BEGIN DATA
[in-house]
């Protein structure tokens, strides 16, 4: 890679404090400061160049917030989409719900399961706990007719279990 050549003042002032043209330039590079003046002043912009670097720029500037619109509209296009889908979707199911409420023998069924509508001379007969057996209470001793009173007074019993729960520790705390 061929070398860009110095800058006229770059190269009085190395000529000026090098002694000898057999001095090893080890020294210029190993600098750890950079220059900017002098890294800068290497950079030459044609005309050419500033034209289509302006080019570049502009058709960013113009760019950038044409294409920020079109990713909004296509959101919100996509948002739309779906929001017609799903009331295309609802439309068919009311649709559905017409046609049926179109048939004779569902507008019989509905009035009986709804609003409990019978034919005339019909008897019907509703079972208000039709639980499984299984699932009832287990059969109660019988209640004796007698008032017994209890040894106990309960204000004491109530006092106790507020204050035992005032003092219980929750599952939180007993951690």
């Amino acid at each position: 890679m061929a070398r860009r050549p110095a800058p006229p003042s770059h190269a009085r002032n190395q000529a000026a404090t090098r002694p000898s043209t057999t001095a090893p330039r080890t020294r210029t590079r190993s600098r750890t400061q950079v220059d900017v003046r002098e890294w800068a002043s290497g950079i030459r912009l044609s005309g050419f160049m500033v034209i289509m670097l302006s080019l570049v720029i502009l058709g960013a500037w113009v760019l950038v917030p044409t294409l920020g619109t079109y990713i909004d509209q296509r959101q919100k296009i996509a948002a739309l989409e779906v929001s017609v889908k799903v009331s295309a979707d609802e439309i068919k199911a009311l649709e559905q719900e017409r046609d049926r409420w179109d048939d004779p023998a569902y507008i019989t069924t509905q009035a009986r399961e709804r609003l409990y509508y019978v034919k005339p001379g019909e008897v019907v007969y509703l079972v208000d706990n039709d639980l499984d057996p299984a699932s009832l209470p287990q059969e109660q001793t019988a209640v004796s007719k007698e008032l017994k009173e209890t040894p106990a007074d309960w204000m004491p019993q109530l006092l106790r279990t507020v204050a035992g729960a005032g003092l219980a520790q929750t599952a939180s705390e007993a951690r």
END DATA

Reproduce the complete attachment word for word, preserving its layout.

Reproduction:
[in-house]
């Protein structure tokens, strides 16, 4: 890679404090400061160049917030989409719900399961706990007719279990 050549003042002032043209330039590079003046002043912009670097720029500037619109509209296009889908979707199911409420023998069924509508001379007969057996209470001793009173007074019993729960520790705390 061929070398860009110095800058006229770059190269009085190395000529000026090098002694000898057999001095090893080890020294210029190993600098750890950079220059900017002098890294800068290497950079030459044609005309050419500033034209289509302006080019570049502009058709960013113009760019950038044409294409920020079109990713909004296509959101919100996509948002739309779906929001017609799903009331295309609802439309068919009311649709559905017409046609049926179109048939004779569902507008019989509905009035009986709804609003409990019978034919005339019909008897019907509703079972208000039709639980499984299984699932009832287990059969109660019988209640004796007698008032017994209890040894106990309960204000004491109530006092106790507020204050035992005032003092219980929750599952939180007993951690």
């Amino acid at each position: 890679m061929a070398r860009r050549p110095a800058p006229p003042s770059h190269a009085r002032n190395q000529a000026a404090t090098r002694p000898s043209t057999t001095a090893p330039r080890t020294r210029t590079r190993s600098r750890t400061q950079v220059d900017v003046r002098e890294w800068a002043s290497g950079i030459r912009l044609s005309g050419f160049m500033v034209i289509m670097l302006s080019l570049v720029i502009l058709g960013a500037w113009v760019l950038v917030p044409t294409l920020g619109t079109y990713i909004d509209q296509r959101q919100k296009i996509a948002a739309l989409e779906v929001s017609v889908k799903v009331s295309a979707d609802e439309i068919k199911a009311l649709e559905q719900e017409r046609d049926r409420w179109d048939d004779p023998a569902y507008i019989t069924t509905q009035a009986r399961e709804r609003l409990y509508y019978v034919k005339p001379g019909e008897v019907v007969y509703l079972v208000d706990n039709d639980l499984d057996p299984a699932s009832l209470p287990q059969e109660q001793t019988a209640v004796s007719k007698e008032l017994k009173e209890t040894p106990a007074d309960w204000m004491p019993q109530l006092l106790r279990t507020v204050a035992g729960a005032g003092l219980a520790q929750t599952a939180s705390e007993a951690r």